If you haven’t been to Ruth’s House lately, you may not recognize the nonprofit thrift store due to all the advances it has made to become more of a community shopping destination. The first sign that the shop, located at 111 Lafayette Square, has upgraded is the window displays, which creatively showcase seasonal or topical items.
The store celebrates each season with holiday giveaways and Budget Bundles, curated collections of small items that are perfect for gift giving. In addition, generous donors provide top-quality items that make high-end looks within grasp. For example, the shop has a selection of brand-new real leather jackets for $40 that retailed at $300 or more.
The shop was opened in 1992 by Jackie Greenbough Silver, who had experienced the hardship of poverty and wanted to help ease that burden for other families. More than 30 years later, the shop is going strong and evolving to meet the changing needs of its customers.
Executive Director Amanda Smith- Boden says she’s most proud of the shop’s ability to enhance personal style with items that elevate clothing from functional to fabulous and houses from livable to lively. “It’s incredibly difficult to live among the low-income population, but that doesn’t mean you can’t have things that bring you joy,” Smith- Boden. “We can help you with that. We want our shoppers to be able to feel good about how they look and the space they call home.”
Ruth’s House is more than a destina tion for affordable shopping. In collaboration with Haverhill Promise, Ruth’s House is addressing a barrier between children and reading by providing kids with free books. A child can earn a $5 Ruth’s House gift card each month that they complete five books.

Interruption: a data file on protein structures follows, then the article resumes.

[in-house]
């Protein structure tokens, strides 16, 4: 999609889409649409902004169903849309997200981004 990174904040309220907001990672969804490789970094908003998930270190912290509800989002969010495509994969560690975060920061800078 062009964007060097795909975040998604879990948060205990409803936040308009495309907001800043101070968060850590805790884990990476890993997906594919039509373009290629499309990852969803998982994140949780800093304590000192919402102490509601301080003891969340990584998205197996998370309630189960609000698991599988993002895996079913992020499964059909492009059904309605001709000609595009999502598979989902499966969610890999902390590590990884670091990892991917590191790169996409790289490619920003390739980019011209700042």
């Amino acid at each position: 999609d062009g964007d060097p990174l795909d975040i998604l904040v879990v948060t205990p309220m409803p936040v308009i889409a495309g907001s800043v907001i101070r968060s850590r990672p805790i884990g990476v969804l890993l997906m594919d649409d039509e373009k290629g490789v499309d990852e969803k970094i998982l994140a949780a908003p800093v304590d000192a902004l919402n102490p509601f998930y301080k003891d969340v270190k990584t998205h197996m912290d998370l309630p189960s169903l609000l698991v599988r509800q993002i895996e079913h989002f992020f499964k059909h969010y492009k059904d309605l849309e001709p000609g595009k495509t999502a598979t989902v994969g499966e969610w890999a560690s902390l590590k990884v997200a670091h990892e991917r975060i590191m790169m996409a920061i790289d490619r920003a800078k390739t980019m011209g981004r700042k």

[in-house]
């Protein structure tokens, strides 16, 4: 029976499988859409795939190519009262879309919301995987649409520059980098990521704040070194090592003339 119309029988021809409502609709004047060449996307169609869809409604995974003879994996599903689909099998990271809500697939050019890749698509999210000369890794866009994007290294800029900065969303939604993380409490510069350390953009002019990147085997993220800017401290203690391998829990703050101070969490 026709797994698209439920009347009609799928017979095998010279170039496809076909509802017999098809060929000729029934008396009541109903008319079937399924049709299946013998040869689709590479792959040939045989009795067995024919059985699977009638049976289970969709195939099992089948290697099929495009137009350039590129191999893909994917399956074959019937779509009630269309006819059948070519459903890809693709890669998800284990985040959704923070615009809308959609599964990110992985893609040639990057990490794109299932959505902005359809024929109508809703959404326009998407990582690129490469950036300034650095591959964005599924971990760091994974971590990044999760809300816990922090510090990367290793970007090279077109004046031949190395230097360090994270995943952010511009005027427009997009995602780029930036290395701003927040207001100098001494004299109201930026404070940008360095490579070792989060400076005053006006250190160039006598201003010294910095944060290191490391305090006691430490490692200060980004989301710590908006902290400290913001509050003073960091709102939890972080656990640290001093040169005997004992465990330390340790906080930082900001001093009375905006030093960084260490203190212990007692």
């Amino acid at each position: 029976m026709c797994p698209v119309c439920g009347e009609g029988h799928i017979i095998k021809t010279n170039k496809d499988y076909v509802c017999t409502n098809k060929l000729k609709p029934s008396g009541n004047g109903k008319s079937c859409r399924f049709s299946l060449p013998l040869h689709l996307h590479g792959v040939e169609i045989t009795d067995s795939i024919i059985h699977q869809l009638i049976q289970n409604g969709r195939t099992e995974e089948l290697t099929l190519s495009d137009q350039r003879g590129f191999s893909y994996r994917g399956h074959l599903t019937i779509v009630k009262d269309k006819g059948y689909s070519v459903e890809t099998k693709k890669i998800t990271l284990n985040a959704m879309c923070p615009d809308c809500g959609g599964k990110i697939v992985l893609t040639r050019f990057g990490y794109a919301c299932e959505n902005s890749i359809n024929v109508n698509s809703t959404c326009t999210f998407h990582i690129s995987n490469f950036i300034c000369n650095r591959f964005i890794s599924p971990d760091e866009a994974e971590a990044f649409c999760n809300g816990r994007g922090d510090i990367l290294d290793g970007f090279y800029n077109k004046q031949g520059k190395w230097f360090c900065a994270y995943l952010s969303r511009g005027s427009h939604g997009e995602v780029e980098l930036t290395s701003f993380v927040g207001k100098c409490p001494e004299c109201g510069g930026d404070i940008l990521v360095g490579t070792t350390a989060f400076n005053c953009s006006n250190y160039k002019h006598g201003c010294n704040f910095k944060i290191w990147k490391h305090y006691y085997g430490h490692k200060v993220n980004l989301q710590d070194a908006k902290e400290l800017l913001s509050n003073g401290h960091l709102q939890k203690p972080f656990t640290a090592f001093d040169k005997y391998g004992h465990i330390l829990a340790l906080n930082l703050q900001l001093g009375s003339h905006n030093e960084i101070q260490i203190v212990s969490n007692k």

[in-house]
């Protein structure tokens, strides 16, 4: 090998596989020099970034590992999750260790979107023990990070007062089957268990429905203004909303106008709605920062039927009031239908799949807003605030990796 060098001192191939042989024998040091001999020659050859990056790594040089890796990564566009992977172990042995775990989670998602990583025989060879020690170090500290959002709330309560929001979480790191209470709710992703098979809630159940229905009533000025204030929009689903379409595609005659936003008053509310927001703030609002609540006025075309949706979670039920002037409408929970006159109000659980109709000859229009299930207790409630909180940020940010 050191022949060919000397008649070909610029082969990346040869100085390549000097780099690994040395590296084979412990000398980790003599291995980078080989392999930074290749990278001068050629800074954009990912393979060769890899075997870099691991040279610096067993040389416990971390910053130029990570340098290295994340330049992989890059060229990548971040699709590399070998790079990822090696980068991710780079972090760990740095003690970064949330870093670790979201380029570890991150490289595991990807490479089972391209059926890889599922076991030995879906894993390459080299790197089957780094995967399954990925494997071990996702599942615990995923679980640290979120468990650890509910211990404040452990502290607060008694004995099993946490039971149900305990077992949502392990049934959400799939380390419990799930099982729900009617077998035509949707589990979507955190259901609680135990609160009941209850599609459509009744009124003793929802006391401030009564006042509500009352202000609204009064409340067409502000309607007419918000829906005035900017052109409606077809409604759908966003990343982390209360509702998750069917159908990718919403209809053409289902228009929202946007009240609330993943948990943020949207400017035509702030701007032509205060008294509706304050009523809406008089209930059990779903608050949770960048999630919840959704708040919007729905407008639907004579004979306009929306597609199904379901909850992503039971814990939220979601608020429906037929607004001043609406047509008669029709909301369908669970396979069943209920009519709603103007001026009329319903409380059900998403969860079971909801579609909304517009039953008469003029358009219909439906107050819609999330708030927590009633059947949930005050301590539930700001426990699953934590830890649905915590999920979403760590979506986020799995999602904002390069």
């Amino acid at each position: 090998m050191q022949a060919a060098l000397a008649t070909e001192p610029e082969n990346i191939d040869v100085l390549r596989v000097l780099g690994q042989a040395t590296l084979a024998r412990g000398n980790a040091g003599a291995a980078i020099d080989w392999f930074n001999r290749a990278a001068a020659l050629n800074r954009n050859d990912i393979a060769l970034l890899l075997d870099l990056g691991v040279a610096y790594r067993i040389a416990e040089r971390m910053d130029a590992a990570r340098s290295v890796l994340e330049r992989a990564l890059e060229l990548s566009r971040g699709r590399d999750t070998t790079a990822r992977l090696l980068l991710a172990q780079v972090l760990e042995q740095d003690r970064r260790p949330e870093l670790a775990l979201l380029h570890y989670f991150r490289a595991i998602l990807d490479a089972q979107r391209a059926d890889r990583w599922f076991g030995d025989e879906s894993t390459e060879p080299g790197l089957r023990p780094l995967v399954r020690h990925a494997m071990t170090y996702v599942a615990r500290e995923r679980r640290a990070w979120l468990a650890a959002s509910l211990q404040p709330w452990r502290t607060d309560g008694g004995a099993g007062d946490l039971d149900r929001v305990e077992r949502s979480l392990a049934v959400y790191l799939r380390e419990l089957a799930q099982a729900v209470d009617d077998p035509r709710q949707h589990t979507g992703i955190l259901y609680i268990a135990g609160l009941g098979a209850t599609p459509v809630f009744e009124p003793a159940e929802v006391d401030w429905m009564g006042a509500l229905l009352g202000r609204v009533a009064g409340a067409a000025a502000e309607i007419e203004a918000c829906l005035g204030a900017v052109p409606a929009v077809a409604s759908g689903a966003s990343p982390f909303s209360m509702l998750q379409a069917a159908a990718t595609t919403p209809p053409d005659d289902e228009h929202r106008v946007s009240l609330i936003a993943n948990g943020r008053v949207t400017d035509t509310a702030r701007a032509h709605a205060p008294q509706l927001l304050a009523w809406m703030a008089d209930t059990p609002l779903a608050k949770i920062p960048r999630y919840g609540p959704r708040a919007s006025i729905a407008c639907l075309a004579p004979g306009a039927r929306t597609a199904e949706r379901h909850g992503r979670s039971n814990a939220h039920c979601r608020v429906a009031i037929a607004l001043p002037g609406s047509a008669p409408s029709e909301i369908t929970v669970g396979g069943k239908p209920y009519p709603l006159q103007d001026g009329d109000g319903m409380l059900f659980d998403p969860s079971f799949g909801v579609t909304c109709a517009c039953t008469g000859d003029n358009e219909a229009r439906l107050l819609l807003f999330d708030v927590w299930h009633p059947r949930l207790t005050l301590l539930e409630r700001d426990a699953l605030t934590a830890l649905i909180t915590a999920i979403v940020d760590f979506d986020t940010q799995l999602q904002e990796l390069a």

The shop is also be a source for styling tips. Volunteers at the shop can help you pull together a special outfit. When she was a volunteer with Ruth’s House, Féliz the Stylist generated interest on social media with outfits she coordinated from finds at the shop. The ensembles were big on impact and low on cost. Féliz advises shoppers to “look for multi-purpose pieces that can be layered and used in different seasons for different looks.”
While living in Haverhill and volunteering at Ruth’s House, Féliz was also a movie wardrobe designer (a film she worked on is scheduled to air soon on the Lifetime network). Ruth’s House management allowed her to borrow pieces to bring to the set.
In March, Féliz moved to New York City, where she is pursuing a sideline as a personal stylist with a major retailer. She has family in Haverhill and will be back to visit, but she is confident that she left several qualified stylists to continue her legacy.
Thrifting has developed into a national pastime as shoppers reject fast fashion and look for unique pieces—clothing, furniture or home goods—that will withstand the test of time. Ruth’s House diverts 7 to 8 tons of clothing alone from landfills each month, which is remarkable given the small size of the shop. Ruth’s House doesn’t bring dated, dirty, worn, or off-season items to the selling floor. Those are turned over to textile recyclers for pennies a pound.
For more information about Ruth’s House, visit the website, ruthshouse.org. The shop is open five days a week, Tuesday through Friday from 9 a.m. to 5 p.m. and Saturday from 9 a.m. to 3 p.m. Donation hours are Wednesday through Friday from 10 a.m. to 4 p.m. and Saturday from 10 a.m. to 2 p.m.